I have to always caution that this applies to 50% of the LMB population. Male Fla LMB are much smaller in comparison to their female counterparts than is the case for northern LMB. F-1 and Fx - I don't know if that holds true.
1 member likes this
#557111 Apr 6th a 04:24 PM
by RossC
We stocked some 12-14" Camelot Bell LMB are few years ago. We also routinely stock 3000 or so pure Florida fingerlings every year. In theory the constant influx of Florida genetics should offset the presence of some native LMB and give us predominately Floridas and F1 LMB in the lake. We also stock shad as needed, 40,000 last year on top of a good survivor class, and we have a thriving bluegill population with native, CNB, red ear, long ear, etc. We see a good many 7# fish, 6 last week, some 8-9#, and a few times a year we see double digits. My personal best was 8.6# and 12.5# in the same day. Lake record is over 15#. This lake has had Florida genetics for over 40 years since Charlie Inman used it for his personal lab before bringing Floridas into the Texas P&W hatchery system.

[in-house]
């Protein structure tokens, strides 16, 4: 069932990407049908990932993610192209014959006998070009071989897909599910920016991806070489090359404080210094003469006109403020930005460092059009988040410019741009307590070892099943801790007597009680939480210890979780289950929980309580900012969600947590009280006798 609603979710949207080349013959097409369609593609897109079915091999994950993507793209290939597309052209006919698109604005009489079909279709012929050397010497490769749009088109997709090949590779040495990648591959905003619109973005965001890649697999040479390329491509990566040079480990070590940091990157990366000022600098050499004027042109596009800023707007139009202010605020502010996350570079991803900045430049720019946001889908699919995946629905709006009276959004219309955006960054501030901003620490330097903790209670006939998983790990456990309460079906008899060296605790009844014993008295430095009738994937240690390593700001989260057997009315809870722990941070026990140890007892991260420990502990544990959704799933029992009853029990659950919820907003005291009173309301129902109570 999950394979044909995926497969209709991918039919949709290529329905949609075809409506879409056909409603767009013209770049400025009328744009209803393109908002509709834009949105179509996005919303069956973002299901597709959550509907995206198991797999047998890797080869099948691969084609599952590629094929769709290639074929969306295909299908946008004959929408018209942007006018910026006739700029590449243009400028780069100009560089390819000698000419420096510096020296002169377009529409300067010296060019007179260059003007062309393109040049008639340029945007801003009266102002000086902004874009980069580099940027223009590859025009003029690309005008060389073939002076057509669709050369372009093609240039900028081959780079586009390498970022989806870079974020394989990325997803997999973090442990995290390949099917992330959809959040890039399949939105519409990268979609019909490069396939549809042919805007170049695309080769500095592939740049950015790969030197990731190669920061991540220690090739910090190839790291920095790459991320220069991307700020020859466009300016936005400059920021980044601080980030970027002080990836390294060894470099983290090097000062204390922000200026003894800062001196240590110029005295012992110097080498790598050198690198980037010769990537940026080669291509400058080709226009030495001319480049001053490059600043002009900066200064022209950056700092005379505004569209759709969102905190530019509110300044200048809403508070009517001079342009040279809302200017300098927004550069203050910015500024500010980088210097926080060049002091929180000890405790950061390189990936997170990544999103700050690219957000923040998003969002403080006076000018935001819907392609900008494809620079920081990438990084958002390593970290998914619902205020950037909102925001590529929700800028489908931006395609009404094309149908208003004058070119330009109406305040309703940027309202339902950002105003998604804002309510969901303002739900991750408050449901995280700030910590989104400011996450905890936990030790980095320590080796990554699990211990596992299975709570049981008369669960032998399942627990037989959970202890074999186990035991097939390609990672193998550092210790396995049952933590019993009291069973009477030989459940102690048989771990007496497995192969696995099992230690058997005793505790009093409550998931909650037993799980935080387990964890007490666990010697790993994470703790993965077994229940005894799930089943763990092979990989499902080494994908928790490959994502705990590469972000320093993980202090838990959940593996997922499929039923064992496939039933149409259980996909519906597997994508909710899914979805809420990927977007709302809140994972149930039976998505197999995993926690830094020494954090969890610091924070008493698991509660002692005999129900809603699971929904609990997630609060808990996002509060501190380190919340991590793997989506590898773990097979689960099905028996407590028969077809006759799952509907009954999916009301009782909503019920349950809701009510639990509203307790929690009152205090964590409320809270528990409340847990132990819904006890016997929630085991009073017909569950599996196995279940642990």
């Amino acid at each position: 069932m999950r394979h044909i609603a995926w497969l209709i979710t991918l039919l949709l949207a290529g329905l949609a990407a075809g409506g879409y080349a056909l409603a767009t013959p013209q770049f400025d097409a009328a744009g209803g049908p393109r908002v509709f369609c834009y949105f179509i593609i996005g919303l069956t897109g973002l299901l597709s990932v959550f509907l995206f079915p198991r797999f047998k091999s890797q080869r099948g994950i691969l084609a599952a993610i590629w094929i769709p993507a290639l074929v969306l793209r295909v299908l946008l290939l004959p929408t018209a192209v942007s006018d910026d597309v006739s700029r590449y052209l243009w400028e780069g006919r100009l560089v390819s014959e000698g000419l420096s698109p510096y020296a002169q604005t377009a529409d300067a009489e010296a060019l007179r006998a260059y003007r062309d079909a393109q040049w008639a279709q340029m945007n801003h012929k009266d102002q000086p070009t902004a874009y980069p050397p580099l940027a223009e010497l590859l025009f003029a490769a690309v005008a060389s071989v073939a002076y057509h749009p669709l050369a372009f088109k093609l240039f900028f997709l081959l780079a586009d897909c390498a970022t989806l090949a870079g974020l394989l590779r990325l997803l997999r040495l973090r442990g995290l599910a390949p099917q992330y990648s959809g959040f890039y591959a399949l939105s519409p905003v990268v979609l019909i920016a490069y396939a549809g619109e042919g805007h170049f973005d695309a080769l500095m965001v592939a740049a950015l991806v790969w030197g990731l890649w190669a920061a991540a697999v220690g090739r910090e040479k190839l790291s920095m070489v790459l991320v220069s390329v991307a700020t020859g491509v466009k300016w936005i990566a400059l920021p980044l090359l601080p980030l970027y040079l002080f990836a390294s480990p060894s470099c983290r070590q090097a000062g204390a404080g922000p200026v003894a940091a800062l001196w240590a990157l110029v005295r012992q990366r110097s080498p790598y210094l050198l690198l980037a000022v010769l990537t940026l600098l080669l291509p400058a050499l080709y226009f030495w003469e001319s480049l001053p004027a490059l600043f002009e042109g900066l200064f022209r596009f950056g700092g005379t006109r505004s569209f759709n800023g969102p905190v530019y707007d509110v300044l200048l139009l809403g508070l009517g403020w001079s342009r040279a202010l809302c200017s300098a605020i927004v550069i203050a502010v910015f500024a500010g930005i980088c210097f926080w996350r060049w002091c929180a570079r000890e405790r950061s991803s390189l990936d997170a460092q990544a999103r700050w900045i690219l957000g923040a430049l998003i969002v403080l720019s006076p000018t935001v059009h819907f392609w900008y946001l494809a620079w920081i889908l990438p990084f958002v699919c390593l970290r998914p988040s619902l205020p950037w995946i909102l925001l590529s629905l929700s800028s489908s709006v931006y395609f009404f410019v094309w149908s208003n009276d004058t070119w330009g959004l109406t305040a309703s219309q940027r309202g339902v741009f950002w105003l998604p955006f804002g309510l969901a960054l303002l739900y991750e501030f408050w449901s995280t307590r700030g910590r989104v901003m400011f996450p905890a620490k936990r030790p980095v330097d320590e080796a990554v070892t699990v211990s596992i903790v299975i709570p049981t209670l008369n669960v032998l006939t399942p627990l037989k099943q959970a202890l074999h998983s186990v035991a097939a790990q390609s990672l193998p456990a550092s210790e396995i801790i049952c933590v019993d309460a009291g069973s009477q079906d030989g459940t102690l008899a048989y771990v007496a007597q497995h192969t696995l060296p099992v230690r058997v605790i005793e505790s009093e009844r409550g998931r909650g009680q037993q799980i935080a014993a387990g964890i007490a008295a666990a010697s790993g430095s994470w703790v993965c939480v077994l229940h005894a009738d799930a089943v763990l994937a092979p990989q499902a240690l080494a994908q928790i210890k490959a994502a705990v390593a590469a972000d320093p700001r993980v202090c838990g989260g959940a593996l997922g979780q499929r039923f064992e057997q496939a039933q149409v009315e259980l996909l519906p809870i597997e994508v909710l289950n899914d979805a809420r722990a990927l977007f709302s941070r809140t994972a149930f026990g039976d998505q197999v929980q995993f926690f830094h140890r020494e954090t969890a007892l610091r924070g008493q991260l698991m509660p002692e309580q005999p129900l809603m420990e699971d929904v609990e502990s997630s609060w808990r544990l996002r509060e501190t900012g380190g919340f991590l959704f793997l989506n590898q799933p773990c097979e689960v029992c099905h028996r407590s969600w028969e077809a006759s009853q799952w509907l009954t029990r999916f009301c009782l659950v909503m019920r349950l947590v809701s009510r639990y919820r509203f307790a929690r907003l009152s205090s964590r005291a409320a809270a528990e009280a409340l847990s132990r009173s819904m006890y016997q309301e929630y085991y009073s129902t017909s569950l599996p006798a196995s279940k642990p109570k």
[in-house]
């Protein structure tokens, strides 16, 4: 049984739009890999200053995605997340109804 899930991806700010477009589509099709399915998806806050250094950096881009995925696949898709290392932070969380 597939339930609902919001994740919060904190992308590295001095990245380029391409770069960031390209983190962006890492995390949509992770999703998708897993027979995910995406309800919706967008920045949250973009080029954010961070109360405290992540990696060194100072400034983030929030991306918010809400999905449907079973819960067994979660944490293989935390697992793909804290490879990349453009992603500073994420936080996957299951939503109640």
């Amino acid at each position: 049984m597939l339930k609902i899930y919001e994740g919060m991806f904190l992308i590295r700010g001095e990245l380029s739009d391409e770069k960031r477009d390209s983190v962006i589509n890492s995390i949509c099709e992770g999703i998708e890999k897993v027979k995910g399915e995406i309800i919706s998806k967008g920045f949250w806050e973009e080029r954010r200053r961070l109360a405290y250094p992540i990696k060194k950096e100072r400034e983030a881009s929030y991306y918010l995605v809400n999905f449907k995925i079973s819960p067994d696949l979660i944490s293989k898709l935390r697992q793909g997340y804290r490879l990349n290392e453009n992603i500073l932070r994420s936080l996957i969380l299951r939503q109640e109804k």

1 member likes this
#557112 Apr 6th a 04:55 PM
by ewest
You can have the population genetically sampled. Have done that a few times and the results can be unexpected. In the results I have seen covering varying situations in the deep south Fla genetics tend to predominate over time. Suggest you give Bob a call if you are interested.